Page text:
M. Giant's
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Throwing stuff at the internet to see what sticks


Saturday, September 23, 2006  

Squarents

The other day, I decided to take M. Small to the park before lunch, just like any number of other Saturday mornings. But the park looked different today. The adjoining field had been taken over by several large tents, a bandstand on a semi-trailer, a bunch of tables and booths, and about nine million people. It was the day of the annual neighborhood festival, and it had snuck up on us without our even realizing it.

I read the sign on an easel board, which promised that the day's events would include a petting zoo and a visit from a fire engine. So it was pretty much just a matter of killing time until those things got started. We wandered around, he danced to the band, said "hi" to everyone, scored a free inflatable beach ball, and he even got to bounce around in a Moonwalk for a few minutes with some kids of similar age. He wasn't too devastated when his time was up, but I think that's only because he had no intention of leaving. I was only saved from having to go in after him by a couple of middle-schoolers sent in by the proprietor to fish him out at the beginning of their turn. Then he was devastated that he couldn't go right back in. "Go in there!" he kept demanding. Soon he got so upset that we had to leave the line where he was waiting to go back in.

I called Trash to see if she had M. Small's lunch ready at home yet, and when she said she did I suggested that maybe she could put it aside and we could get him lunch at the festival. She agreed, and came and found us a few minutes later. By the time he'd finished his lunch, the fire engine had arrived, the petting zoo was all set up, and there were even ponies schlepping kids around in a circle. M. Small experienced all of these wonders and more, and when we bought him an ice cream bar with our last food ticket and ferried him home in his increasingly sticky stroller.

The whole time, Trash had this look on her face that I recognized. It was the look she used to get when we'd watch third-season episodes of Northern Exposure and Rob Morrow was still experiencing local annual events for the first time.

"Does this happen every year?" she asked.

"I'm sure it does," I said. "It's just been completely off our radar."

"For thirteen years? A block and a half from our house?"

"I'm pretty sure that in thirteen years, we probably drove past this thing going on at least once or twice, took one look at it, and said, 'God, no.'"

"Ah, that must be it."

You think you're going to still be cool even when the kid comes along, that you won't instantly become completely square. And you don't. It's not instant. But it's weird, all the unpredictable ways your perspective changes when you become a parent. To give your kid a thrill, you'll spend hours at an event you wouldn't have been caught dead at two years ago, and not just because you would have still been in bed when it started back then.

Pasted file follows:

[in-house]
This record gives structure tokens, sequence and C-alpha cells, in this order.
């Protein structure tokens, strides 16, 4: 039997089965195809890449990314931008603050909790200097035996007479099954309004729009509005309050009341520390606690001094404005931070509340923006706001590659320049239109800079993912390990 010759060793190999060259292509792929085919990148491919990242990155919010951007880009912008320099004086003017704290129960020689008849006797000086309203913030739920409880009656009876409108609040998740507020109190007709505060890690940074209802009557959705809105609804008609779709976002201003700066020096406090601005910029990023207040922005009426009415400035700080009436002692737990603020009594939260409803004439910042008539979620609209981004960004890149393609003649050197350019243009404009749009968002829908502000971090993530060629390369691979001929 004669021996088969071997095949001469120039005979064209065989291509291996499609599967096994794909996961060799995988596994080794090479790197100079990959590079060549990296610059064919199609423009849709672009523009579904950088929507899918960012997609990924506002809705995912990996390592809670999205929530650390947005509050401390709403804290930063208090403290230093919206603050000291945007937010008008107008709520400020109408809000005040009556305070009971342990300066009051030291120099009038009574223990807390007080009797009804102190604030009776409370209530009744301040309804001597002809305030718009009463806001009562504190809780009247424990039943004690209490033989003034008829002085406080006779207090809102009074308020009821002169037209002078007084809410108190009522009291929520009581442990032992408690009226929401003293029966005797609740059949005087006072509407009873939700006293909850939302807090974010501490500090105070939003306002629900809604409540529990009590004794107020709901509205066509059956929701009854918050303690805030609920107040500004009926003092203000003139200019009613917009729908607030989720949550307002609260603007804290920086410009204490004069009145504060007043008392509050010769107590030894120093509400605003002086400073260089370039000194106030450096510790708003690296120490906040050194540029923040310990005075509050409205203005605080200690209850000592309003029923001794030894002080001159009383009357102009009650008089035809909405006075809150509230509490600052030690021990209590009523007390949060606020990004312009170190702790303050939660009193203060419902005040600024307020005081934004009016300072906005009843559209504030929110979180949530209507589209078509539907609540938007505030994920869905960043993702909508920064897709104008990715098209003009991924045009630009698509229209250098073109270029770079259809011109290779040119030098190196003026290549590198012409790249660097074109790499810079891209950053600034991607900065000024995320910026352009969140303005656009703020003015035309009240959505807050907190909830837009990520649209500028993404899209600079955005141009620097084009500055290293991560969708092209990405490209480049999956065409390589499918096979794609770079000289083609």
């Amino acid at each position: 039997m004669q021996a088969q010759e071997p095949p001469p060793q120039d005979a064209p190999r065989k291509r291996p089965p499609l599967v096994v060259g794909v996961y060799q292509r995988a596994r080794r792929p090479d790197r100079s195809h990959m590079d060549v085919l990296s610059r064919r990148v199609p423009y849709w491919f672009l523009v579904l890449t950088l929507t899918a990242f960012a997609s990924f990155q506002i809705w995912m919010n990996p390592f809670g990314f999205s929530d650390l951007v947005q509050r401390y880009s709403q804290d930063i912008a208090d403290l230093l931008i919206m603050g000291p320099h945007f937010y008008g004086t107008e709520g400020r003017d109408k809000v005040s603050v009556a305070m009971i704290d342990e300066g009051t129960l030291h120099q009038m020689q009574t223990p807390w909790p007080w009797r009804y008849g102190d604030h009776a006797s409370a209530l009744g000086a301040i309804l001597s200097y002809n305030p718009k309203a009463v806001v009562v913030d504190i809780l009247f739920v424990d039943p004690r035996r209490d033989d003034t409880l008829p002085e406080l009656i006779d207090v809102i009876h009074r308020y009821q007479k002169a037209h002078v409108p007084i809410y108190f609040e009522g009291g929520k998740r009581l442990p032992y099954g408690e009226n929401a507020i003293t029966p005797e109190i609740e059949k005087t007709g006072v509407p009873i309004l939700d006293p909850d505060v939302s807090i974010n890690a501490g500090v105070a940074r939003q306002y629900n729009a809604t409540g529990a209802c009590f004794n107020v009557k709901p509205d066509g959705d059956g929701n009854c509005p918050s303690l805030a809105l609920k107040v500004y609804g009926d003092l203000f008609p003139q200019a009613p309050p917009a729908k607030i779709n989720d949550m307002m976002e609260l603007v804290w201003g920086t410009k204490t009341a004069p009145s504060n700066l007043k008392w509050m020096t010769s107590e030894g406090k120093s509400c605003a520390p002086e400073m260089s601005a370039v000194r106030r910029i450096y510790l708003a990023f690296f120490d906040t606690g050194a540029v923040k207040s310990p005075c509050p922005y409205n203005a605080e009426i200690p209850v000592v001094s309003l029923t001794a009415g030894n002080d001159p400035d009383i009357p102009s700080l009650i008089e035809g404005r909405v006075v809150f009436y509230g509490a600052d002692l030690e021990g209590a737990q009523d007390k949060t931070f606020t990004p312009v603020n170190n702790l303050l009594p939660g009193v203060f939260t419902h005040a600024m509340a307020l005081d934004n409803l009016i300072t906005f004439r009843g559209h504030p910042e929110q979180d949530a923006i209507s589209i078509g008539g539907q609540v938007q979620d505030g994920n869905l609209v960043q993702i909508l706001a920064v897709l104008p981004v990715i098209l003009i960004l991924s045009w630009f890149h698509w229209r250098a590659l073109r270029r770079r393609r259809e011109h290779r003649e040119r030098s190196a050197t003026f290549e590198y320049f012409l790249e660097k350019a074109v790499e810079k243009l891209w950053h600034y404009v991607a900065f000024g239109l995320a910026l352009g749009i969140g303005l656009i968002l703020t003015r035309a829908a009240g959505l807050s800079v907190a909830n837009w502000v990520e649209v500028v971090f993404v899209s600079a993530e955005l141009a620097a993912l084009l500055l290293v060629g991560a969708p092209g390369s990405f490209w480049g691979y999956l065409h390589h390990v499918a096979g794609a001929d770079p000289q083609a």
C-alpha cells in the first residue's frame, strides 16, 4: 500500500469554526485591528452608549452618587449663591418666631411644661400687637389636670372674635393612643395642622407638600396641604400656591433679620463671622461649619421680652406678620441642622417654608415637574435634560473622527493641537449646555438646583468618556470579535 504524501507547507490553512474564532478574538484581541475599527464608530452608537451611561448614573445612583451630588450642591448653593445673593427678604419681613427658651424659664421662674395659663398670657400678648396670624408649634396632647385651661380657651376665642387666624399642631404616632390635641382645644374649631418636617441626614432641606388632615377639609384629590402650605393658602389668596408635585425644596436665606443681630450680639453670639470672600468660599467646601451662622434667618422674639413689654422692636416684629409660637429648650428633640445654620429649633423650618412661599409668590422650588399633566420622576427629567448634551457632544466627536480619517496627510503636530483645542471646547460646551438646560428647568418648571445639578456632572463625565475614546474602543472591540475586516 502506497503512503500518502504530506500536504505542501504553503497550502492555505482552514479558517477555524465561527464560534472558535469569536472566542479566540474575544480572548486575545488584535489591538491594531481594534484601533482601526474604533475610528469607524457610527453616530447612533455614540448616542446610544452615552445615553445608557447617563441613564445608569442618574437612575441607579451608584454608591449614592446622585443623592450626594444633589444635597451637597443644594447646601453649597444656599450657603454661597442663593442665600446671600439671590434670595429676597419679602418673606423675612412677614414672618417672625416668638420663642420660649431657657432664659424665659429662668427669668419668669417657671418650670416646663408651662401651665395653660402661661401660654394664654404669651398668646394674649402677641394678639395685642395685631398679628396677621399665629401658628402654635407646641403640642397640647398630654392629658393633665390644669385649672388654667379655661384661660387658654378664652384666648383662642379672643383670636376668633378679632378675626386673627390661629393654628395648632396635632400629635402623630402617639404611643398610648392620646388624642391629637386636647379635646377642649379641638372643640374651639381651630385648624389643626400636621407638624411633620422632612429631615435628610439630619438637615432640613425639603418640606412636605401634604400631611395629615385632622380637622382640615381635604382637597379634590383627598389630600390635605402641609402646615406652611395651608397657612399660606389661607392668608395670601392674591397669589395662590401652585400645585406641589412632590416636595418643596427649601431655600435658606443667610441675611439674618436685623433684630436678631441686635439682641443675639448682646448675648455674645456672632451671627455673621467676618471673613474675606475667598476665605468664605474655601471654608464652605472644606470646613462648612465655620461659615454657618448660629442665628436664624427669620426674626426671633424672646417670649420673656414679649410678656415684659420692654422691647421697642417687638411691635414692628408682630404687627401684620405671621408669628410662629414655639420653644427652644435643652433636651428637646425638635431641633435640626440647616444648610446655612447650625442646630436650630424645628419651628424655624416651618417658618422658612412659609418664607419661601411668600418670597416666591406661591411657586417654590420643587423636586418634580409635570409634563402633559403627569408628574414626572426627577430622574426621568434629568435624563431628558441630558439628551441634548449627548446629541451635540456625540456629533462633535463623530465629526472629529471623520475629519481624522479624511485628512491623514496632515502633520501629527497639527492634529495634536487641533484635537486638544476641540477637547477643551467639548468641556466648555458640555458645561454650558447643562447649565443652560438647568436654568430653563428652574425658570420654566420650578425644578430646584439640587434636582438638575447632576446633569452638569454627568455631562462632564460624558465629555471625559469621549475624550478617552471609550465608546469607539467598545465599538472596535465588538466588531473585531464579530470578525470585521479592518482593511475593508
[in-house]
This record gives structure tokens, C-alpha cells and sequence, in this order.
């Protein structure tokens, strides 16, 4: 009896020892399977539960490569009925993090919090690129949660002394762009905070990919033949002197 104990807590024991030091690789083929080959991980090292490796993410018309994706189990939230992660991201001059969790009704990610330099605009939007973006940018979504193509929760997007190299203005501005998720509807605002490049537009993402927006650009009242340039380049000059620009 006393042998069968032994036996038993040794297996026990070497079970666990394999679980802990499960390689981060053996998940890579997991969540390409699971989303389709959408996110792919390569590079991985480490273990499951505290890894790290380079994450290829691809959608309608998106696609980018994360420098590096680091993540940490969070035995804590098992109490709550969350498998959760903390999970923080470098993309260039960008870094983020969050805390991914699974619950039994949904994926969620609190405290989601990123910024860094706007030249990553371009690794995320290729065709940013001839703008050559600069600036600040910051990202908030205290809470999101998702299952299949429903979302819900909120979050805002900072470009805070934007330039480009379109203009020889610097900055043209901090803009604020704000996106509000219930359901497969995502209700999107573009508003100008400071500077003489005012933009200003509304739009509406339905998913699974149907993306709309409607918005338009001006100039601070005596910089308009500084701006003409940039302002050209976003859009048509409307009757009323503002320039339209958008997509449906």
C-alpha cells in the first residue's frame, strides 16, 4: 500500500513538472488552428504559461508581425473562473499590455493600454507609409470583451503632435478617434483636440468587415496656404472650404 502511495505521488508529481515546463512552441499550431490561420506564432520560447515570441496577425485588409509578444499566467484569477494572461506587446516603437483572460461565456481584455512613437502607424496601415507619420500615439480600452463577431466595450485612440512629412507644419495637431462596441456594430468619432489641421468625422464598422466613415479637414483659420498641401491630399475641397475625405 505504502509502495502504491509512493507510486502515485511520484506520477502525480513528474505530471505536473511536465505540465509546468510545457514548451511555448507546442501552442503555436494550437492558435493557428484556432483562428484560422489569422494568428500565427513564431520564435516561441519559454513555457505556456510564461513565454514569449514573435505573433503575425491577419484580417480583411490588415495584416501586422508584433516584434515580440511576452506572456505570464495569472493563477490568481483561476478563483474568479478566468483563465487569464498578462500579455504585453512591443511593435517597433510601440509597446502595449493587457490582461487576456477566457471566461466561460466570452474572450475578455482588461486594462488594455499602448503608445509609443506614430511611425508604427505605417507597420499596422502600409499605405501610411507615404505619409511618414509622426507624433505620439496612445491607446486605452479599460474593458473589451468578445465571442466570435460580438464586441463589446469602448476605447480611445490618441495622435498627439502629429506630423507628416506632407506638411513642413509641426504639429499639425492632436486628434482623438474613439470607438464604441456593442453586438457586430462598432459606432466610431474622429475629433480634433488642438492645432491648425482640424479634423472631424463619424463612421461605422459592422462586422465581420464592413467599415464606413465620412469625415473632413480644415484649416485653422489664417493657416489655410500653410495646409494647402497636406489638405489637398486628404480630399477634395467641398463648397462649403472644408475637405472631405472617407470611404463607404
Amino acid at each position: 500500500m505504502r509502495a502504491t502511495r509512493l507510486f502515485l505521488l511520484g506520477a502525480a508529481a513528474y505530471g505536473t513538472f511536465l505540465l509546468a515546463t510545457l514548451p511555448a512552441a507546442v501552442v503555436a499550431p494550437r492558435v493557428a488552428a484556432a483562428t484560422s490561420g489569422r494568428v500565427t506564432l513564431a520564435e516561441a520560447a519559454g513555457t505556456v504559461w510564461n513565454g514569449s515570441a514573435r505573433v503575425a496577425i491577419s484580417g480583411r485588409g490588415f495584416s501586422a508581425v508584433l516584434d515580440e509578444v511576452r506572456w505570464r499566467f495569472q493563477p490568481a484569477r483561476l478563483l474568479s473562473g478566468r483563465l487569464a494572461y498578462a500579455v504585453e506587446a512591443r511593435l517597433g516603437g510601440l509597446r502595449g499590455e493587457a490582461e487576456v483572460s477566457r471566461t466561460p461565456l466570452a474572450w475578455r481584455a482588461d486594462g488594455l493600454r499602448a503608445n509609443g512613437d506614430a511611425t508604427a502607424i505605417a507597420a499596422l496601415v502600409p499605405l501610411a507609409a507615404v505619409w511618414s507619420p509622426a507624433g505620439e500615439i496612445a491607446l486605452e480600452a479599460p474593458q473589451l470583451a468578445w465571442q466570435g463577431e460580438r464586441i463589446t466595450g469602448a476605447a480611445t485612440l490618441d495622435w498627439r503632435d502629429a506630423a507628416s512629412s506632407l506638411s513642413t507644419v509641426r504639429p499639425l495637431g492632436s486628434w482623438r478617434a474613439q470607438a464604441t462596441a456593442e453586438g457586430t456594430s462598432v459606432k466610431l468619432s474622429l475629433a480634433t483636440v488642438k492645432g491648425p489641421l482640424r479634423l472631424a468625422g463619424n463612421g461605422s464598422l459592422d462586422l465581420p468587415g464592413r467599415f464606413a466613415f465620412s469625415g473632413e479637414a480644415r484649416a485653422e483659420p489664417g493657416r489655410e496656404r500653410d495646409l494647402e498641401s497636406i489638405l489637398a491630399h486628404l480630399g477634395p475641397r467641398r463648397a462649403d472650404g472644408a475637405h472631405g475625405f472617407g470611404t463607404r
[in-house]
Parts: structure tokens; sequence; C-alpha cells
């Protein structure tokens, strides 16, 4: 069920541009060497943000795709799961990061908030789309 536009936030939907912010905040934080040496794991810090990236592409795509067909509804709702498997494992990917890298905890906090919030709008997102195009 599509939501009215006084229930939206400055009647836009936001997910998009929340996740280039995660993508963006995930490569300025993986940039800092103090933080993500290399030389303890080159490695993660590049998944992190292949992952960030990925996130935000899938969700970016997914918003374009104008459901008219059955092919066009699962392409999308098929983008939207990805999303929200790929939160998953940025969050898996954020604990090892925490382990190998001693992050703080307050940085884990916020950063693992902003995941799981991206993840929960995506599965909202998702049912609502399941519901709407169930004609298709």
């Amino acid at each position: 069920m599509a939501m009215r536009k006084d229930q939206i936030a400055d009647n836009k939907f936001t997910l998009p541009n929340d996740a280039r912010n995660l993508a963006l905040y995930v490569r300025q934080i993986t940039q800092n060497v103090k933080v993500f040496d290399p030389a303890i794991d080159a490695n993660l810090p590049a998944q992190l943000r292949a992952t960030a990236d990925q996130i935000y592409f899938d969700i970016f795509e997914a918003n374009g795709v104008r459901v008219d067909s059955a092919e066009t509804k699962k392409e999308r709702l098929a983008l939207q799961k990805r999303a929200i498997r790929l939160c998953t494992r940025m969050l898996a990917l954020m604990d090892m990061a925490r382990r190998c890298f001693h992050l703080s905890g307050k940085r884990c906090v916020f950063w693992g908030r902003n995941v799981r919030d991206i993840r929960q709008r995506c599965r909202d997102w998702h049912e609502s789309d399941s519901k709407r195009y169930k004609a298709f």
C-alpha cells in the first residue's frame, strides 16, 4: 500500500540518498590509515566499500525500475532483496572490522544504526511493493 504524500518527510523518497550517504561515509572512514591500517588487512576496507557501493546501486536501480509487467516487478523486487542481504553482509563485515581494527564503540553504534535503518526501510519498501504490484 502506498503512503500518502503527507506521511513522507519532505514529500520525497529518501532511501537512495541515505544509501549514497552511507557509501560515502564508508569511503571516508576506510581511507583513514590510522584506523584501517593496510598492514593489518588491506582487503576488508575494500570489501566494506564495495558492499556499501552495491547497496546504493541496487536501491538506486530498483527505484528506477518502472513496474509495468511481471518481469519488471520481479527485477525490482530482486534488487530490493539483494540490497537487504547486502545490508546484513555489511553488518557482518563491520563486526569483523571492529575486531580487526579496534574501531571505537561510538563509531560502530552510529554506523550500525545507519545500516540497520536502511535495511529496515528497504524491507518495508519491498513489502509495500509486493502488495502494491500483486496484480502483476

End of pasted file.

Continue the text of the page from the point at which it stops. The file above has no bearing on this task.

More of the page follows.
That's not the most worrisome change, though. That would have to be the way we've recently started to find America's Funniest Home Videos actually funny sometimes. We don't even recognize ourselves any more when that happens.

posted by M. Giant 7:24 PM 5 comments

5 Comments:

I used to love babysitting for just that reason. (Well, and the kid I sat was a gorgeous wee lad.)

Meant I got to take him to all the parks and things, and act like a complete twit, because he loved doing so! It was awesome.

By Anonymous Mahal, at September 23, 2006 at 11:33 PM  

A couple of months ago, we went to a concert in the park because our neighbor was in the band. We were thinking it would be, you know, a BAND. But it was a band, the kind that plays Sousa marches and where the conductor makes quips about tubas.

Driving home, we were a little quiet and then my husband said well, that will be a lot of fun when we have kids, right?

By Anonymous GhostGirl, at September 24, 2006 at 6:54 AM  

Nerds!

By Blogger Linda, at September 24, 2006 at 9:52 AM  

Okay, but if you start liking Two and a Half Men or I hear you say "...those Curious Buddies are every bit as good as old Sesame Street," you are toast. I think I can speak for Linda and Bitter, too, come to think of it: we get your folks to take Small to "an undisclosed, safe location" and then we lock you two in the basement. You get time to yourselves, plus our "re-training" regimen.

Four hours a day of The Who (and newer, younger bands that are influenced by them), and... bands Trash likes (and newer, younger bands influenced by them). Video games. Movies with swear words and boobies. Carefully supervised outings to Psycho Suzie's and First Ave. And you both get something new pierced.

You get your kid back when you show a hint of your former cool. It's for the best, you'll see.

By Blogger Febrifuge, at September 25, 2006 at 2:58 PM  

(Psst. Do not tell anyone, but AFHV is actually pretty funny. I mean, it takes me a glass and a half of wine on an empty stomach to think so, but it is AWESOME for drunkards.)

-Laurabelle

By Anonymous Anonymous, at September 25, 2006 at 6:27 PM  

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